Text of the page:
August 18, 2016
The Vatican Library is one of the world’s greatest treasures, because it archives much of western culture’s history. It probably is on par with the legendary Library of Alexandria, beloved by Cleopatra and burned to the ground. How many people would love the opportunity to delve into the Vatican Library for a private tour? Thankfully the Vatican Library shares its treasures with the world via the Internet and now, according to Archaeology News Network, the “Vatican Library Digitises 1600 Year-Old Manuscript Containing Works Of Virgil.”
The digital version of Virgil’s work is not the only item the library plans to scan online, but it does promise donors who pledge 500 euros or more they will receive a faithful reproduction of a 1600 manuscript by the famous author. NTT DATA is working with the Vatican Library on Digita Vaticana, the digitization project. NTT DATA has worked with the library since April 2014 and plans to create digital copies of over 3,000 manuscripts to be made available to the general public.
“ ‘Our library is an important storehouse of the global culture of humankind,’ said Monsignor Cesare Pasini, Prefect of the Vatican Apostolic Library. ‘We are delighted the process of digital archiving will make these wonderful ancient manuscripts more widely available to the world and thereby strengthen the deep spirit of humankind’s shared universal heritage.’”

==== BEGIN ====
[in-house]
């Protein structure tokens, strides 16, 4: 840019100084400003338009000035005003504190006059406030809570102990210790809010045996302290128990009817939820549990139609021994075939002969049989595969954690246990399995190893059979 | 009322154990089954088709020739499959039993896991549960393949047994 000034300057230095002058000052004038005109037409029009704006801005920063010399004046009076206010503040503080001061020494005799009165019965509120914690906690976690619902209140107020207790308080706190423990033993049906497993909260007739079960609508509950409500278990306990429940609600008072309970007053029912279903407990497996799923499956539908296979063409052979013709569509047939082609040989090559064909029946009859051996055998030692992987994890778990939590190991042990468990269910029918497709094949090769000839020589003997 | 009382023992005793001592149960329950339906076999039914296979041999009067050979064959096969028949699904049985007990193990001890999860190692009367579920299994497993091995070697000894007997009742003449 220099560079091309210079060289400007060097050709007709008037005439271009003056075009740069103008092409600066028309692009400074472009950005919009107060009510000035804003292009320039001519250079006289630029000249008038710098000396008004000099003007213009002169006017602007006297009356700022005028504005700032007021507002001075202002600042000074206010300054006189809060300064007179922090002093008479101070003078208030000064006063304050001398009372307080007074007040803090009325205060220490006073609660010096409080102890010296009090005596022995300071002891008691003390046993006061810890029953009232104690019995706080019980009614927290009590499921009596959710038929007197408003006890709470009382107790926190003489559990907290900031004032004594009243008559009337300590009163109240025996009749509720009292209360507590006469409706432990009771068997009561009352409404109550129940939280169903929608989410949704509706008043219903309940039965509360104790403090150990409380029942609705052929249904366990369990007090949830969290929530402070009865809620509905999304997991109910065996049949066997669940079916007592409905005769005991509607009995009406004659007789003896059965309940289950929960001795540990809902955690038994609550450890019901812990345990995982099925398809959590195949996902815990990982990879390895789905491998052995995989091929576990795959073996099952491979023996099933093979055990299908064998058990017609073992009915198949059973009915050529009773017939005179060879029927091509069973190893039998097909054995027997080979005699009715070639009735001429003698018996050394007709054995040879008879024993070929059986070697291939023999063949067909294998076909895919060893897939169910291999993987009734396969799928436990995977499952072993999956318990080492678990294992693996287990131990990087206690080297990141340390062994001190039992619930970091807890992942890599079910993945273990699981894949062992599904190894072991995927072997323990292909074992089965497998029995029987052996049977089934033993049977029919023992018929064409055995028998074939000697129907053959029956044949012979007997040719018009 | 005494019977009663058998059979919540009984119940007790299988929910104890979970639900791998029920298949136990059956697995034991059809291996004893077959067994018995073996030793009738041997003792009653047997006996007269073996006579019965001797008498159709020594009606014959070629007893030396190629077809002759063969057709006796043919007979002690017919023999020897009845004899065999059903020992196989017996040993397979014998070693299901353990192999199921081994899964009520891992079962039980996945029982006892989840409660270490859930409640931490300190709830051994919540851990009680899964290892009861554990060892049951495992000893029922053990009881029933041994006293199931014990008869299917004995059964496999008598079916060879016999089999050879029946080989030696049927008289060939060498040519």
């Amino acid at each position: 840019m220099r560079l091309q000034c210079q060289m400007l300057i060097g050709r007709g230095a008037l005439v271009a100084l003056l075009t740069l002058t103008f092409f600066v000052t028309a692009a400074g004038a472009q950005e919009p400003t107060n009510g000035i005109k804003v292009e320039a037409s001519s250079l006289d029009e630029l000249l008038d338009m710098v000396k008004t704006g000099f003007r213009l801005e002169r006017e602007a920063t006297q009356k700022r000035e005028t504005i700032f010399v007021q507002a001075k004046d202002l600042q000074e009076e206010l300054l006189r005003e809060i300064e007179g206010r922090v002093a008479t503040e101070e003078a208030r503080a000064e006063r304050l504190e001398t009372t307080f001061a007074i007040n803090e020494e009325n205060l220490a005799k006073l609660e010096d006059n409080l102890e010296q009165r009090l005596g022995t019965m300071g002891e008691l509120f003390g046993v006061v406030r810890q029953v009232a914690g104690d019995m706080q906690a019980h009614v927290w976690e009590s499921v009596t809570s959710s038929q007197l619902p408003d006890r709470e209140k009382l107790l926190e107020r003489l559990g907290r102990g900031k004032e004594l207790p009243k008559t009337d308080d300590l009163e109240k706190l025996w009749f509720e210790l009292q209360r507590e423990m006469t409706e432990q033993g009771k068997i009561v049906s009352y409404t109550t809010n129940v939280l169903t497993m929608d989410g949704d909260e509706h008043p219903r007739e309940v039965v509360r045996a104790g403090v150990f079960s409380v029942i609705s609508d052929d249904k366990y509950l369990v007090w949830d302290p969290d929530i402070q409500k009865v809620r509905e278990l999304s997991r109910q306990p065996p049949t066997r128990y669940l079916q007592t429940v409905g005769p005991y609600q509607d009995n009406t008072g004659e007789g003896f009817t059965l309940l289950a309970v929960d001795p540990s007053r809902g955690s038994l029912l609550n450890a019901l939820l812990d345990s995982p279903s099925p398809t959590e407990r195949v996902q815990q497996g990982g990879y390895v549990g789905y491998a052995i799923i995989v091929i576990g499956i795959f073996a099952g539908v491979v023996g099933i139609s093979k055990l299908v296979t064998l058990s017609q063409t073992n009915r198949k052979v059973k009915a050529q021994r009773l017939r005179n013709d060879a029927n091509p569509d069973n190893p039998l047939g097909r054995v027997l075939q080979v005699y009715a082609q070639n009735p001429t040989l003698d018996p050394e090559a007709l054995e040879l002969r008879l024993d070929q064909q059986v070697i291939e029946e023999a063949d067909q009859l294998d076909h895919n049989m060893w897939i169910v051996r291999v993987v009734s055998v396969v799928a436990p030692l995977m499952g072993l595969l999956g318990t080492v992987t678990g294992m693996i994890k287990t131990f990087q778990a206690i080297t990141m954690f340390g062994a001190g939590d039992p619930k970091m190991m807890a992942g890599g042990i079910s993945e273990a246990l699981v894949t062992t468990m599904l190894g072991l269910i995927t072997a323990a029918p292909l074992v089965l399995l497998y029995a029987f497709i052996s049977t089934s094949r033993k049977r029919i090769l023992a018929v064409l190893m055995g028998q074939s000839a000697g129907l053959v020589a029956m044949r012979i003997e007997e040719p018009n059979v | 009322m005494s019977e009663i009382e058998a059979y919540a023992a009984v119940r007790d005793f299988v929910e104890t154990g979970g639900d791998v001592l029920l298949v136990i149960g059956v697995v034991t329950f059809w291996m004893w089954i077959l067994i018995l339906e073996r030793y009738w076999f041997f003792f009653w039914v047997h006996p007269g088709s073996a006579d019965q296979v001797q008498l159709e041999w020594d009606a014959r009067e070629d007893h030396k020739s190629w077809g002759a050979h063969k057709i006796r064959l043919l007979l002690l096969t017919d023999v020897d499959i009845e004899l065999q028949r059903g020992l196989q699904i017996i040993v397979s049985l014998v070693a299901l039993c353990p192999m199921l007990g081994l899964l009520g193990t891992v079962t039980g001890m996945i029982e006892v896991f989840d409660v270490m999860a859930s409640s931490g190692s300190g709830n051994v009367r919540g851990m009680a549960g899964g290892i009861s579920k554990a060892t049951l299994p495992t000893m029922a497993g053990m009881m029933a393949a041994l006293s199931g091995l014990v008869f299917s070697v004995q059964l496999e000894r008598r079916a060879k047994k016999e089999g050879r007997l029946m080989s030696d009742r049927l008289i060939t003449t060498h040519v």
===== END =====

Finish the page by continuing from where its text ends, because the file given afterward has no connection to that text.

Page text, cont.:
Projects like these point to the value of preserving the original work as well as making it available for research to people who might otherwise make it to the Vatican. The Vatican also limits the amount of people who can access the documents.
There is a Louisville, Kentucky Hidden /Dark Web meet up on August 23, 2016.
Information is at this link: https://www.meetup.com/Louisville-Hidden-Dark-Web-Meetup/events/233019199/
June 10, 2016
Libraries are more than place to check out free DVDs and books and use a computer. Most people do not believe this and if you try to tell them otherwise, their eyes glaze offer and they start chanting “obsolete” under their breath. BoingBoing, however, agrees that “How Libraries Can Save The Internet Of Things From The Web’s Centralized Fate”. For the past twenty years, the Internet has become more centralized and content is increasingly reliant on proprietary sites, such as social media, Amazon, and Google.
Back in the old days, the greatest fear was that the government would take control of the Internet. The opposite has happened with corporations consolidating the Internet. Decentralization is taking place, mostly to keep the Internet anonymous. Usually, these are tied to the Dark Web. The next big thing in the Internet is “the Internet of things,” which will be mostly decentralized and that can be protected if the groundwork is laid now. Libraries can protect decentralized systems, because